Thanksgiving will not look exactly as it has in year’s past for us this year because of the ongoing health and safety concerns surrounding the pandemic. Perhaps that will be the case for others of you too. One thing that will be similar to years past, though, is a collection of foods that not only nourish our bodies but also our souls.
Food is a gift. Everyone should have it and yet we know that too many people do not. According to the organization Feeding America, 35 million people experienced hunger prior to the coronavirus pandemic. That number represents about half of the people who voted for either Joe Biden or Donald Trump in the most recent presidential election. We can surmise that the number has grown since the pandemic.
Food brings us together. Though we may be doing things differently right now, food has brought communities together throughout history and shaped the very nature of our being. Our religious traditions have very specific relationships with food and, in many cases, we continue centuries of tradition related to food in our worship and prayer practices today. Some believe those practices are salvific.
Every year at Oxford College, our Oxford Staff Organization (OSO) holds a fundraiser for our Chaplaincy Emergency Fund, a fund dedicated to helping those in our community experiencing a hardship or crisis. The fund has existed now for close to four decades and resembles discretionary funds that many faith communities have to support the community. Our fundraiser is a potluck lunch; the last one took place just before we had to move to remote learning and work in March. We had a baked potato bar, side dishes and desserts, many of which were favorites that members of our community contribute year after year.
This year, because we cannot currently safely gather for our usual potluck, the brilliant leaders of our OSO devised a plan for a digital and/or print cookbook. I love cookbooks, and we have some in our home from wonderful chefs from the Atlanta area, Rachael Ray, Moosewood and more. The best cookbooks, though, are the ones I have from churches where I knew the people submitting the recipes. Those recipes nourish our souls and not just our bodies, because they bring with them the stories and lived experiences of the people who offered them. This cookbook project at Oxford will nourish our bodies, souls, and make for an even stronger community by aiding those in crisis.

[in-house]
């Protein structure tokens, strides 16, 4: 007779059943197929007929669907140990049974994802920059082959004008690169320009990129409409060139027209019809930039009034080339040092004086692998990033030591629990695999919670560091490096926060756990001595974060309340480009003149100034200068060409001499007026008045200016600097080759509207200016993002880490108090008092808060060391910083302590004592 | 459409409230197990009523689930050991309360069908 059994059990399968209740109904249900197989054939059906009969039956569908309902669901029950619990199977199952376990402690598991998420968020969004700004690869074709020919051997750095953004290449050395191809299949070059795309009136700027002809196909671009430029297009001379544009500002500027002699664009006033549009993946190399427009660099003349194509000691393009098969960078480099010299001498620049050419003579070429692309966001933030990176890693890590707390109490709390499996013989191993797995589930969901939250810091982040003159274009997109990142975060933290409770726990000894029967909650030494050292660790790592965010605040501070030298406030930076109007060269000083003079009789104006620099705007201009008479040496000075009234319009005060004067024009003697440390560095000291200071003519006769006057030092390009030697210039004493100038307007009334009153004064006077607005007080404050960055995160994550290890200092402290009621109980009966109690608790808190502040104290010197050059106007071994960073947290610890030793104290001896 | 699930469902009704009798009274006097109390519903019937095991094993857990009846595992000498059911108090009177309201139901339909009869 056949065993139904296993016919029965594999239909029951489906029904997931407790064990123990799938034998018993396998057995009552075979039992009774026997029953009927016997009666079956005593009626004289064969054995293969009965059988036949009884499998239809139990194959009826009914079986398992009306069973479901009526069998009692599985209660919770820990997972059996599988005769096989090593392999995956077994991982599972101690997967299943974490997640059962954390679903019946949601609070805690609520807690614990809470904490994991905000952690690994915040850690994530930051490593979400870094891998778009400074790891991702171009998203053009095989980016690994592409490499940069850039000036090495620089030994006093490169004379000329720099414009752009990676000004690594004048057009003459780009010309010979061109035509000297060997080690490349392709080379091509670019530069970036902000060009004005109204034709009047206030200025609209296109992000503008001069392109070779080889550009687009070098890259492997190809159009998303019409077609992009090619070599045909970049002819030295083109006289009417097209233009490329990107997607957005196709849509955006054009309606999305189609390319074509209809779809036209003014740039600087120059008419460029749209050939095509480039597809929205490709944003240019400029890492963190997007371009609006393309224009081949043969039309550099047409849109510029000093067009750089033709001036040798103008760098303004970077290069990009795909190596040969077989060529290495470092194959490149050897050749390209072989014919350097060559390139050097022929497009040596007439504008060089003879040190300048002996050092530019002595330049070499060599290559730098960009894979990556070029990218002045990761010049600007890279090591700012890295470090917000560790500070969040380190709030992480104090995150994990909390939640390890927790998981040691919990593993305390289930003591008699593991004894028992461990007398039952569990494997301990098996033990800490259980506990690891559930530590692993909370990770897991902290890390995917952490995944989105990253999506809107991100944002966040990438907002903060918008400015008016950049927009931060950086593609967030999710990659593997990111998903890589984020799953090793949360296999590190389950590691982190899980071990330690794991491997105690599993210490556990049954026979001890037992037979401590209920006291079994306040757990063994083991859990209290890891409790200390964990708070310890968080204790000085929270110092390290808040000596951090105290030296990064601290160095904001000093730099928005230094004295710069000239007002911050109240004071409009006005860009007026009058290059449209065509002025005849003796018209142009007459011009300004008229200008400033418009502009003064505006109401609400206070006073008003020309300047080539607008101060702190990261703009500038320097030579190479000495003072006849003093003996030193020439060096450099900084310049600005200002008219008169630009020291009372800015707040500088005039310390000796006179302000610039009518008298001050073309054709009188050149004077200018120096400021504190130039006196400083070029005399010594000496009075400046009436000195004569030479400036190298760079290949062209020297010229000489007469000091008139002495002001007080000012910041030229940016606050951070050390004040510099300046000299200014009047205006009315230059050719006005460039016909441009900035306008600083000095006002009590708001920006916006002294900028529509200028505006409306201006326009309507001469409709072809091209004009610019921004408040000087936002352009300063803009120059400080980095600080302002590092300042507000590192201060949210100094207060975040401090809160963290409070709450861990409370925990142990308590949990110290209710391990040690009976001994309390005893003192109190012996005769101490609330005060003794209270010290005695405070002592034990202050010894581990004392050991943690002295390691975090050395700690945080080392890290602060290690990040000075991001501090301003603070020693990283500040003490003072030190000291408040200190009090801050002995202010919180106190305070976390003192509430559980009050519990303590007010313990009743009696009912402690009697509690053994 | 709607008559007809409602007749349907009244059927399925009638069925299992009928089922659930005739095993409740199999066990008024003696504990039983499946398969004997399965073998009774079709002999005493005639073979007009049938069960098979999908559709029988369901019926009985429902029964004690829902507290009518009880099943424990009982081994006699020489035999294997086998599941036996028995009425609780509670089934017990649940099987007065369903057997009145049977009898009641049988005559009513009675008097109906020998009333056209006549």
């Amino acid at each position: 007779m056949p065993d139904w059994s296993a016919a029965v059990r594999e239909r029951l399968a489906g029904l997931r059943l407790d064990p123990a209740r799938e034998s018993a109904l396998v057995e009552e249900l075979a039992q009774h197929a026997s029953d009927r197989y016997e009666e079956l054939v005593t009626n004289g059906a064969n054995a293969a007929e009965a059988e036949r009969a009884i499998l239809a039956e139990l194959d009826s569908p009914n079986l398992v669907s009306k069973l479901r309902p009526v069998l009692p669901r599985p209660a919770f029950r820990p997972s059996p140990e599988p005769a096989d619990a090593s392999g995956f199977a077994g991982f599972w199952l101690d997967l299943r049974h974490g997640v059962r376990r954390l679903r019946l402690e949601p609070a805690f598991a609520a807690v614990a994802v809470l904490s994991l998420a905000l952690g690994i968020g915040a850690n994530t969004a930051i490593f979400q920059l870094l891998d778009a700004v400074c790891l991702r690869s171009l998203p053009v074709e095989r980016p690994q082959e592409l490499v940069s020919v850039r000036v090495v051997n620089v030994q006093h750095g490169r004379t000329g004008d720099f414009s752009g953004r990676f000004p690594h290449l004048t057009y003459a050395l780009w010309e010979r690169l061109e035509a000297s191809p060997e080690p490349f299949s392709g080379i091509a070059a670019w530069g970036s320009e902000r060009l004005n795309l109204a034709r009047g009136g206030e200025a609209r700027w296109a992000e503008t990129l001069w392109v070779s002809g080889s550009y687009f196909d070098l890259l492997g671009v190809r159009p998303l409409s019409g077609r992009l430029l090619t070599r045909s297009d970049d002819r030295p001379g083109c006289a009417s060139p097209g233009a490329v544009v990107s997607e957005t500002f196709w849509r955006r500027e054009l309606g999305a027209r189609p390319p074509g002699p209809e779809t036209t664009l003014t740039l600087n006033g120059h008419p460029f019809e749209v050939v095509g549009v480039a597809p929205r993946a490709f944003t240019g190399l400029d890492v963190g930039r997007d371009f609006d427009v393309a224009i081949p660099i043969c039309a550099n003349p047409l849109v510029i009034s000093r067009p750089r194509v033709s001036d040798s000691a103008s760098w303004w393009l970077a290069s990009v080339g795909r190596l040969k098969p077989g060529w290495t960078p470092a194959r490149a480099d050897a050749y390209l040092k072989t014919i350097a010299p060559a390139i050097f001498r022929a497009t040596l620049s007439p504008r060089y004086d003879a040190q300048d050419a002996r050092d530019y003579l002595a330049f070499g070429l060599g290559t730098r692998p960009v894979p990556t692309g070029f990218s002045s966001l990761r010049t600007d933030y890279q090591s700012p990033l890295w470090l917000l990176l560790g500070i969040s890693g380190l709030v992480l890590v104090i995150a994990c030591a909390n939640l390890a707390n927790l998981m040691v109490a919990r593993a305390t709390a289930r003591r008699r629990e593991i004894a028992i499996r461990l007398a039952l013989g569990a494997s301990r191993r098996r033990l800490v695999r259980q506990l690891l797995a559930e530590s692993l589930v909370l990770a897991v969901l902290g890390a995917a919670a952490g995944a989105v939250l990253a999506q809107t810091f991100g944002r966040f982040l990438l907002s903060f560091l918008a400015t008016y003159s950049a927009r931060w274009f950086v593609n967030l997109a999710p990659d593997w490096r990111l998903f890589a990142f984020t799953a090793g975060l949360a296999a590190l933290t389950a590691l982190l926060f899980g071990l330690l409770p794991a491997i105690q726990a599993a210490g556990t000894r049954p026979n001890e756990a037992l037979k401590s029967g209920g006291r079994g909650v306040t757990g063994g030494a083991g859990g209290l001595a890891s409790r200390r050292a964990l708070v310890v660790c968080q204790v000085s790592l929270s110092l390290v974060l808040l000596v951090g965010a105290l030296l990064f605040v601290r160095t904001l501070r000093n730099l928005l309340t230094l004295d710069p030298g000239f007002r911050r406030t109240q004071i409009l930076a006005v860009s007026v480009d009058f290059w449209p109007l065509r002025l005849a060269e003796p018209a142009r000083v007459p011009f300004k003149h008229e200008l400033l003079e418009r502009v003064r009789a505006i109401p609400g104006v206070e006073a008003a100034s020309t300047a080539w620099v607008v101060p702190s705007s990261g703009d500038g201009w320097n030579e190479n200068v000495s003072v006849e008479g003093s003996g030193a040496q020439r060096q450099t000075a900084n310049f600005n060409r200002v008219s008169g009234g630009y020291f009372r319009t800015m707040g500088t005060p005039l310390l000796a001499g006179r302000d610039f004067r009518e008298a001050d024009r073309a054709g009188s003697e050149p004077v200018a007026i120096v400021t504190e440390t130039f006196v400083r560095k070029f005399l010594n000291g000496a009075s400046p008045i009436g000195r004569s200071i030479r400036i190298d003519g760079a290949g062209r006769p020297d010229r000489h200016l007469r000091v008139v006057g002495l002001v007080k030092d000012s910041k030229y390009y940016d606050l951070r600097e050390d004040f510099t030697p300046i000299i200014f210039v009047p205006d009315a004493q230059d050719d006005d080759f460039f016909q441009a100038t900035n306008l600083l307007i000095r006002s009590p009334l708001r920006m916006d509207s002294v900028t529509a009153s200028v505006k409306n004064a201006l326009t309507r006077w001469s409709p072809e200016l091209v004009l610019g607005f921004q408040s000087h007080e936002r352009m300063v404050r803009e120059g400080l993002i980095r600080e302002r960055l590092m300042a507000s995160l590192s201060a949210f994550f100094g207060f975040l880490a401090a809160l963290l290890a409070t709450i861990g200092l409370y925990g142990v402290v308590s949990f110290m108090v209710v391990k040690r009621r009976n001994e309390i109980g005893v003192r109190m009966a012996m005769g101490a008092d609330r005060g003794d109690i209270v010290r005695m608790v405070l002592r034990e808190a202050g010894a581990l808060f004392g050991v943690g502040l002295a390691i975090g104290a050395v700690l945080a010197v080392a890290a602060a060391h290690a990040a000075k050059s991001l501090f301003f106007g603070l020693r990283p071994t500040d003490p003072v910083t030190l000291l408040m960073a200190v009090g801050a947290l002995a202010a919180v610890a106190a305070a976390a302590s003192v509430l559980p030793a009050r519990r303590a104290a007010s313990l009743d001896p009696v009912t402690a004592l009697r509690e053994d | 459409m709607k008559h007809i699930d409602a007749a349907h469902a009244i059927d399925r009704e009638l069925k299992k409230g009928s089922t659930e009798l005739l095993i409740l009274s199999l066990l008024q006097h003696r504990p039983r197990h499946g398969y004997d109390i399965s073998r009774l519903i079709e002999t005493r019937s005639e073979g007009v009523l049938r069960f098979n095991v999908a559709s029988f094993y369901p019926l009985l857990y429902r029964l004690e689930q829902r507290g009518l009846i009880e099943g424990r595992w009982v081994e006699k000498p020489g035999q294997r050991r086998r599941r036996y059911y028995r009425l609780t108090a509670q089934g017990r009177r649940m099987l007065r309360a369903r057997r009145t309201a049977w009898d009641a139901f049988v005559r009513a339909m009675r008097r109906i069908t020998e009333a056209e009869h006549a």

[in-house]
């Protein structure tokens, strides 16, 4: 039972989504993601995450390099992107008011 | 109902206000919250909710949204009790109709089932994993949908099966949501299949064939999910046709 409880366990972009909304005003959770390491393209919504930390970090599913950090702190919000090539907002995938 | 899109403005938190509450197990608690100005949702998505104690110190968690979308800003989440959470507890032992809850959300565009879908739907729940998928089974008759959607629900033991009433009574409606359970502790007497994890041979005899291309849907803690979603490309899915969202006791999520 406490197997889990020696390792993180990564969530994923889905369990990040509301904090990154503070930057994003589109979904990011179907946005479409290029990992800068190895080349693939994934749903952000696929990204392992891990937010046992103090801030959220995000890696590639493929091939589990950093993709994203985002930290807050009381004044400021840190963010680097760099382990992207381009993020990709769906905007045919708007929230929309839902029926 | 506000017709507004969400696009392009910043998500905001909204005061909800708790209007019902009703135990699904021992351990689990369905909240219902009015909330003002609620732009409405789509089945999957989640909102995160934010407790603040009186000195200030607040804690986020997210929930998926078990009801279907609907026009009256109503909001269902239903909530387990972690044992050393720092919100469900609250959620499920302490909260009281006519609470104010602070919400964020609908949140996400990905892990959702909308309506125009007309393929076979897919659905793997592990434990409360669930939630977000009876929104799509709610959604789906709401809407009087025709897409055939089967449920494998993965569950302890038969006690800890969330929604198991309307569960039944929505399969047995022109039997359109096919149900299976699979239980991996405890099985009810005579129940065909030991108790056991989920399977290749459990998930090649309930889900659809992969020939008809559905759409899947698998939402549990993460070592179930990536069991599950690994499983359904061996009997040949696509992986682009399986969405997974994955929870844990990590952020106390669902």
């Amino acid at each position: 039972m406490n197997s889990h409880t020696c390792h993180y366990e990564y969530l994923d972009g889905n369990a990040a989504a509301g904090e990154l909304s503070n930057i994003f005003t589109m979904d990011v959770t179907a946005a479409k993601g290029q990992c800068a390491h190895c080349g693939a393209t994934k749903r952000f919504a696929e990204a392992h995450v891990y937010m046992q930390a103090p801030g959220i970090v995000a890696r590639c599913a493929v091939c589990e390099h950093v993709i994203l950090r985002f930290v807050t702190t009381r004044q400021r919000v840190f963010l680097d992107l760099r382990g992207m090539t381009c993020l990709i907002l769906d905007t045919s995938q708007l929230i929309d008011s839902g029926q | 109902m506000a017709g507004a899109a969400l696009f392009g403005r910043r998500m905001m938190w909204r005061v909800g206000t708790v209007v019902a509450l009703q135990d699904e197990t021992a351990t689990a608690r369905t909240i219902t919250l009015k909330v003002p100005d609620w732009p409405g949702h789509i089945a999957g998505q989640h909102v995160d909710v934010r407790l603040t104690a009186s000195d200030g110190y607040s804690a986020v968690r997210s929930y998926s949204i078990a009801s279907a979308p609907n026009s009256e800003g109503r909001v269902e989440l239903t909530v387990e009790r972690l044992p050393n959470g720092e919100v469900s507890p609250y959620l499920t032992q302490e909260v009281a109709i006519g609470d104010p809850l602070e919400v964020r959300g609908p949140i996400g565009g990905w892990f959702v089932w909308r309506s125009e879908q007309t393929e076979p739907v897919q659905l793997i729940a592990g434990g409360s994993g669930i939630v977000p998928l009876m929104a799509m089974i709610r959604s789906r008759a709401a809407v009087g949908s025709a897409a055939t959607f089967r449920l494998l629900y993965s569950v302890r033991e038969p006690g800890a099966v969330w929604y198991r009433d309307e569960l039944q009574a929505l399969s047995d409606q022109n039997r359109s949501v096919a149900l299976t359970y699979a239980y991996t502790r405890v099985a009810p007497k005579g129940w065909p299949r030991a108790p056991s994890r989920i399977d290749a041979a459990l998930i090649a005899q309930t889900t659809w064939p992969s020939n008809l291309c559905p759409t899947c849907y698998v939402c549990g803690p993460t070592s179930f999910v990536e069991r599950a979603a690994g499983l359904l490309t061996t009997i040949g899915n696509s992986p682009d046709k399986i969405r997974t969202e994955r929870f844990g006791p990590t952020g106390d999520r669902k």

As we approach Thanksgiving, an important question might be, “What is nourishing me?” It has been a hard year, and we are still in the midst of so much – election division, heightened racial tension and injustice, COVID-19, and more. Taking a breath and a moment to think about what is nourishing us gives us the chance to practice gratitude.
Taking this moment helps us to be even more likely to think of something that nourishes us and has sustained us this year. This practice may also free us to think about the ways in which we nourish our neighbors. Maybe there are fences to mend. Maybe the way we have looked at the world needs to shift. Maybe our calling is shaking us out of our own privilege to contribute money and/or time to nourish others. If that is the case, I urge you to start locally, with the food ministry program at Covington First United Methodist Church for instance.
The Rev. Dr. Lyn Pace is a United Methodist minister and college chaplain who lives in Oxford.